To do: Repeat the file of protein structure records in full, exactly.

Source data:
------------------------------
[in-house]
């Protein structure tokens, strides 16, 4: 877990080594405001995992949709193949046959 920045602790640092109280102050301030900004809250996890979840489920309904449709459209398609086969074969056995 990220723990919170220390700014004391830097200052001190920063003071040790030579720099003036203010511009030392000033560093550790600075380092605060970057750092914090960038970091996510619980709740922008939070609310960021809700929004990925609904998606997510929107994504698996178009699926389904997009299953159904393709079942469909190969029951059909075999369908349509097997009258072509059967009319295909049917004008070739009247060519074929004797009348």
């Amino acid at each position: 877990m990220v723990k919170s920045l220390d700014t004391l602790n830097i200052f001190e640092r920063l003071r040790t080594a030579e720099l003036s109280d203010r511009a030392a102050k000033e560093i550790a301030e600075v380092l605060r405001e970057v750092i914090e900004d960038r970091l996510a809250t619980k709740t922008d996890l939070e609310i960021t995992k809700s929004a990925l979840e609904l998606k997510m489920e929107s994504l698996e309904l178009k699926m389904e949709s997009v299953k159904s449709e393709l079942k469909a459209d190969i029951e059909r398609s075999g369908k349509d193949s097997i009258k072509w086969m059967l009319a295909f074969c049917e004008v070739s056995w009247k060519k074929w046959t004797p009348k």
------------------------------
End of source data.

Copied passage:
[in-house]
């Protein structure tokens, strides 16, 4: 877990080594405001995992949709193949046959 920045602790640092109280102050301030900004809250996890979840489920309904449709459209398609086969074969056995 990220723990919170220390700014004391830097200052001190920063003071040790030579720099003036203010511009030392000033560093550790600075380092605060970057750092914090960038970091996510619980709740922008939070609310960021809700929004990925609904998606997510929107994504698996178009699926389904997009299953159904393709079942469909190969029951059909075999369908349509097997009258072509059967009319295909049917004008070739009247060519074929004797009348």
């Amino acid at each position: 877990m990220v723990k919170s920045l220390d700014t004391l602790n830097i200052f001190e640092r920063l003071r040790t080594a030579e720099l003036s109280d203010r511009a030392a102050k000033e560093i550790a301030e600075v380092l605060r405001e970057v750092i914090e900004d960038r970091l996510a809250t619980k709740t922008d996890l939070e609310i960021t995992k809700s929004a990925l979840e609904l998606k997510m489920e929107s994504l698996e309904l178009k699926m389904e949709s997009v299953k159904s449709e393709l079942k469909a459209d190969i029951e059909r398609s075999g369908k349509d193949s097997i009258k072509w086969m059967l009319a295909f074969c049917e004008v070739s056995w009247k060519k074929w046959t004797p009348k």